Swiss mobile operators swoop up 5G frequencies in government auction
Three major mobile phone operators have purchased more than 380 million CHF of megahertz frequencies from the government with a view to rolling out 5G coverage.
The Swiss Federal Communications Commission (ComCom) has sold new mobile phone frequencies necessary to roll out 5G coverage to mobile phone operators Swisscom, Sunrise and Salt, paving the way for the fast-speed Internet network in Switzerland.
Frequencies of various megahertz, units of electromagnetic wave frequency equal to one million hertz, were up for sale: 700MHz, 1,400 MHz and 3500 MHz.
Swisscom bought by far the largest share, more than the combined amount purchased by it competitors, spending more than 195 million Swiss francs (CHF) – approximately €171 million on the frequencies needed to operate the controversy-ridden faster internet network. A total of 380 million CHF (€335 million) was purchased by the three companies, according to a statement published on Swiss government portal admin.ch.
"Frequencies are a limited public good, for which an appropriate price must be paid according to the legal provisions in force. The goal of frequency allocation was not to generate as much revenue as possible, but to ensure efficient distribution of frequencies so as to ensure excellent mobile telephony coverage in Switzerland," reads the statement.
The attribution of the frequencies is of crucial importance for the digitization of Switzerland and forms part of the Federal Council's "Digital Switzerland" strategy, added the government.
"In addition to enabling high-performance mobile communication, in the future 5G will open the way to many new applications, for example in the Internet of Things (IoT), in the medical sector (eHealth), in image processing ( Virtual Reality, Augmented Reality) or even self-driving vehicles," added the statement.
Four companies took part in the public auction for the frequency licences, which are valid for 15 years. Dense Air Ltd was the only company that opted not to buy any frequencies after participating in the auction.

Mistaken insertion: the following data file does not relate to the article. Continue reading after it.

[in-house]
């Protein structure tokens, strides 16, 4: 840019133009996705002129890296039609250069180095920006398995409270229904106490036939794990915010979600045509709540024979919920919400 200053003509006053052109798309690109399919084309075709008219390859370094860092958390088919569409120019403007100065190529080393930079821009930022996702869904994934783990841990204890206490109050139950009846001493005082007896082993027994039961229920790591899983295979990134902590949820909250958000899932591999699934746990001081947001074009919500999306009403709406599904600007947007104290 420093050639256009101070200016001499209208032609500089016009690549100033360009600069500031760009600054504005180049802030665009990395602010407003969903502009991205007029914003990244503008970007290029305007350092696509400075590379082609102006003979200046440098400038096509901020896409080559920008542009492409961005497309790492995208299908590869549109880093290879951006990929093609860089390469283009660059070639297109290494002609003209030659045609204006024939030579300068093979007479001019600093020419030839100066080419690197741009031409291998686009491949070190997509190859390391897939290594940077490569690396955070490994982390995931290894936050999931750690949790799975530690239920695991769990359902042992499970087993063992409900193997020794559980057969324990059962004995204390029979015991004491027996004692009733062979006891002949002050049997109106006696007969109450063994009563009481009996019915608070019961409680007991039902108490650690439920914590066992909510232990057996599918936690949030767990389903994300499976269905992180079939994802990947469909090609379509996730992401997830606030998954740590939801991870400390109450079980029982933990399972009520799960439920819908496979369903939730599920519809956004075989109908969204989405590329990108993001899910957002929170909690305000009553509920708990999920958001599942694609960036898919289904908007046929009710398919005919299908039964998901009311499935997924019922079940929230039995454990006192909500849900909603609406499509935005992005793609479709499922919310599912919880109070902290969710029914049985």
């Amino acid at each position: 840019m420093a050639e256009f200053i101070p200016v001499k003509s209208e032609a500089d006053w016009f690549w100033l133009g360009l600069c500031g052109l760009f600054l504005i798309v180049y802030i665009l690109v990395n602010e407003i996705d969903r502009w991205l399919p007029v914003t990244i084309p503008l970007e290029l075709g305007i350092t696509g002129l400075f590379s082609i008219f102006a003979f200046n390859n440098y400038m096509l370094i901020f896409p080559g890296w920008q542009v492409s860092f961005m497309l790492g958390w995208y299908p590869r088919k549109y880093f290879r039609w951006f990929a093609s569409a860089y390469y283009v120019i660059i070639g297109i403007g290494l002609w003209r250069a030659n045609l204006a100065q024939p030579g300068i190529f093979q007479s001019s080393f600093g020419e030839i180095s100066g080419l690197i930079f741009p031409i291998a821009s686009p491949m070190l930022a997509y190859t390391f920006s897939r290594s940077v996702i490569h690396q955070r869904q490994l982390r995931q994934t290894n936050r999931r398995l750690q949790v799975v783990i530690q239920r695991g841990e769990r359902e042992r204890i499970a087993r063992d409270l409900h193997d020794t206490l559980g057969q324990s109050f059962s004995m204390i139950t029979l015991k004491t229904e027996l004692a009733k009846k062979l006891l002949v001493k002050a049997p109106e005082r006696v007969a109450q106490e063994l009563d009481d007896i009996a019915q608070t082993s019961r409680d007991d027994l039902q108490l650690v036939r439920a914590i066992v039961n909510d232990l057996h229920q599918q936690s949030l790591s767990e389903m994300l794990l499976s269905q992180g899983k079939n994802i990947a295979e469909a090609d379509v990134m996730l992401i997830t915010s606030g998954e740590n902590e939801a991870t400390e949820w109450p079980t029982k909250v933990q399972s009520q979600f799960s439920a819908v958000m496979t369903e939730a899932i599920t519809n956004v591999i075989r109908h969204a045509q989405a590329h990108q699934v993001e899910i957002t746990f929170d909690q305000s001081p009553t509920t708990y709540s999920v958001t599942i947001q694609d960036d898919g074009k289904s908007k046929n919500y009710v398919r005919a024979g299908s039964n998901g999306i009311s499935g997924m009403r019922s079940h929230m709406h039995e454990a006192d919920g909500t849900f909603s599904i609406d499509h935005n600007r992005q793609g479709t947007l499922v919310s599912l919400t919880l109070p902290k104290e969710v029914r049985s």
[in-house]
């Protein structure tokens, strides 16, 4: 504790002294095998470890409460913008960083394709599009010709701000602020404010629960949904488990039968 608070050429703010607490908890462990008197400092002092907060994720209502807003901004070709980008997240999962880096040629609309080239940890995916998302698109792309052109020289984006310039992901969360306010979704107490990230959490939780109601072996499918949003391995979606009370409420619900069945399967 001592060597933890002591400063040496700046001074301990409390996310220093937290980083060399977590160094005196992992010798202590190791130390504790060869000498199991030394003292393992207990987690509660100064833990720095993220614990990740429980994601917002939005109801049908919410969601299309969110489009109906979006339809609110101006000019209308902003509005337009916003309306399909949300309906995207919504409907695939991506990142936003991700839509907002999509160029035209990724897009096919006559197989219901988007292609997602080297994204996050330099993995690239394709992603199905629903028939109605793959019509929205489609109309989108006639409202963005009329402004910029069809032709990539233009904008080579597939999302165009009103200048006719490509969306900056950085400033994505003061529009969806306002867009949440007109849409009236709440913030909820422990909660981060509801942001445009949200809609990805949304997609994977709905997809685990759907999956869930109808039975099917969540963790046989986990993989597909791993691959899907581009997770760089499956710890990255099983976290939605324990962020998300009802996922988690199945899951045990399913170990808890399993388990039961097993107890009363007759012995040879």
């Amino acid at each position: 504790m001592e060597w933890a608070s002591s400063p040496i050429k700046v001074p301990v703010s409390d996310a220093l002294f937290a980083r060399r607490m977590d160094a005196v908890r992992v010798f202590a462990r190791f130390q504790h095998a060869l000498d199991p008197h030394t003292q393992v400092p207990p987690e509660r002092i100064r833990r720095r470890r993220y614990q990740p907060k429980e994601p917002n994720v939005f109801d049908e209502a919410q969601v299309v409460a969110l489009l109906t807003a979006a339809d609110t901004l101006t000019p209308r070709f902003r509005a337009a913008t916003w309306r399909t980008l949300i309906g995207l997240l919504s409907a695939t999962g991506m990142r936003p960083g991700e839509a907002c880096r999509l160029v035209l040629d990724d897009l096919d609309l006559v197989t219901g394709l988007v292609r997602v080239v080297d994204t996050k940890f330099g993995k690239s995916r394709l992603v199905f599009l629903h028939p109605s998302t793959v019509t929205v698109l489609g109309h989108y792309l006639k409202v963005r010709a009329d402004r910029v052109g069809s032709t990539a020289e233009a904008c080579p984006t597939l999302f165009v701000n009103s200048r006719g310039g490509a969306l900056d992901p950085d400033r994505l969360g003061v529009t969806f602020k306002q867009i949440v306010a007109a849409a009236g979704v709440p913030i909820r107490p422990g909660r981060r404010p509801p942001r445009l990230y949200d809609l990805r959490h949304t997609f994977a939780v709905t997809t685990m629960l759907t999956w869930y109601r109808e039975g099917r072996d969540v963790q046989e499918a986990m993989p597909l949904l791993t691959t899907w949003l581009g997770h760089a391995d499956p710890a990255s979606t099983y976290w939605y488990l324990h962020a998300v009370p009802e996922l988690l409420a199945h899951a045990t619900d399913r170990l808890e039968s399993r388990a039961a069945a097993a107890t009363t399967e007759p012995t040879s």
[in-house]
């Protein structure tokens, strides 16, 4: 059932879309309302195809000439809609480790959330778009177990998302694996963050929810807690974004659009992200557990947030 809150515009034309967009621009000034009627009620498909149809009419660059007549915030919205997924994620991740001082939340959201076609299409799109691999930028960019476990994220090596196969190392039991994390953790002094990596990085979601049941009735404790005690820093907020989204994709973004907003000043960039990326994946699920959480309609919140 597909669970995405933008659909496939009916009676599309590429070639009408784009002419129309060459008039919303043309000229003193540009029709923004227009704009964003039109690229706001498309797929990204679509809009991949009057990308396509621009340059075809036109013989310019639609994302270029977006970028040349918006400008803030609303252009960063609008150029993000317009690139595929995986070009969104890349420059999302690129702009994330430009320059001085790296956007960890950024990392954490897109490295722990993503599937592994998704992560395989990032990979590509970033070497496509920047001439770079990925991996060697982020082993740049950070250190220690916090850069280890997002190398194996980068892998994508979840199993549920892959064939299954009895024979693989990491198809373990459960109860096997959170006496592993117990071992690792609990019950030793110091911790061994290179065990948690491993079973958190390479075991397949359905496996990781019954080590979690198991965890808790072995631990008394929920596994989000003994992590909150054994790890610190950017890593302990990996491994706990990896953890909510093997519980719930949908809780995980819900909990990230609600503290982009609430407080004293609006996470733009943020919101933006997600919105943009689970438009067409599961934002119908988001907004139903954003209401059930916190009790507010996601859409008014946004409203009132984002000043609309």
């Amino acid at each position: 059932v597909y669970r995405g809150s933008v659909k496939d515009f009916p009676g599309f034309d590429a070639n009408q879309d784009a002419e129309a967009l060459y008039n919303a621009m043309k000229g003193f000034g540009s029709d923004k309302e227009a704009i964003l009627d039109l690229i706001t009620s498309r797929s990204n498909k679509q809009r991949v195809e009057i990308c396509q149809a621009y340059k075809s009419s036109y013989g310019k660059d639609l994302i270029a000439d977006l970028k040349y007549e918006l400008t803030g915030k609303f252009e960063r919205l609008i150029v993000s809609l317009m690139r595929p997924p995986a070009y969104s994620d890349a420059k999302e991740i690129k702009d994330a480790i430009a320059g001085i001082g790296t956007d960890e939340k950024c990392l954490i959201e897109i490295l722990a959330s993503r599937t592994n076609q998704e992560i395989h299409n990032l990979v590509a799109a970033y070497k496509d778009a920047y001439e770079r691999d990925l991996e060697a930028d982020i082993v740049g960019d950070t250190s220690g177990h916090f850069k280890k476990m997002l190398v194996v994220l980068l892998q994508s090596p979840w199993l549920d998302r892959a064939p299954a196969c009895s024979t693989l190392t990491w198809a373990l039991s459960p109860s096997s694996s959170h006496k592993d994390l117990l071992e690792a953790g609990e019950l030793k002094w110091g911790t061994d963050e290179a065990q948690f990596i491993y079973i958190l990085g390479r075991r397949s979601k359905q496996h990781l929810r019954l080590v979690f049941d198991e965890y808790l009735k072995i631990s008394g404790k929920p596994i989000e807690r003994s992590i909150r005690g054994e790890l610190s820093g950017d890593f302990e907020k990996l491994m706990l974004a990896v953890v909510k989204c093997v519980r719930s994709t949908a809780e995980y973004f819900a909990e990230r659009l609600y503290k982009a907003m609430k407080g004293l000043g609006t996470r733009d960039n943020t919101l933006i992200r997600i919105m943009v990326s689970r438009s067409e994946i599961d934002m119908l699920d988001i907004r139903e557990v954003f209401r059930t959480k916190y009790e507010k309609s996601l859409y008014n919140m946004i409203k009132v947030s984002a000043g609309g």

Five frequency blocks of 5 megahertz remain unsold in the 2600MHz and 1400MHz, 700MHz frequencies respectively.
Major commercial implementations of the 5G network, which has been pioneered in the testing labs of the northern Finnish tech city of Oulu, are expected to hit the market this year. Researchers in Oulu are already working on a 6G network, according to a recent press release by the University of Oulu.
Scientists are cautioning that before rolling out 5G, research on human health effects urgently needs to be done first to ensure the public and environment are protected. A study by 41 scientists submitted to the UN argued that there is not sufficient research on whether 5G would emit radio frequencies that could be dangerous to humans or animals.
"5G will require the buildout of literally hundreds of thousands of new wireless antennas in neighborhoods, cities and town," states a study by the Environmental Health Trust.
More than 180 scientists from 36 countries recently submitted an open letter to the European Union calling for a moratorium on 5G coverage in Europe until further studies into the health risks have been undertaken.
“We, the undersigned scientists, recommend a moratorium on the roll-out of the fifth generation, 5G, for telecommunication until potential hazards for human health and the environment have been fully investigated by scientists independent from industry. 5G will substantially increase exposure to radiofrequency electromagnetic fields (RF-EMF) on top of the 2G, 3G, 4G, WiFi etc. for telecommunications already in place. RF-EMF has been proven to be harmful for humans and the environment," wrote the scientists in a statement on January 19th, 2019.
One of the core concerns is the number of extra antennas that will needed – 5G can only transmit short distances – one reportedly every 10 to 12 metres.
Another health concern the experts highlight is due to machines that operate off wireless connections – the so-called Internet of Things (IOT).
These include refrigerators, washing machines, surveillance cameras, as well as self-driving cars and buses, and constitute 10 to 20 billion extra connections, according to the scientists. The experts are urging the EU to follow Resolution 1815 of the Council of Europe, asking for an independent task force to reassess the health effects of 5G.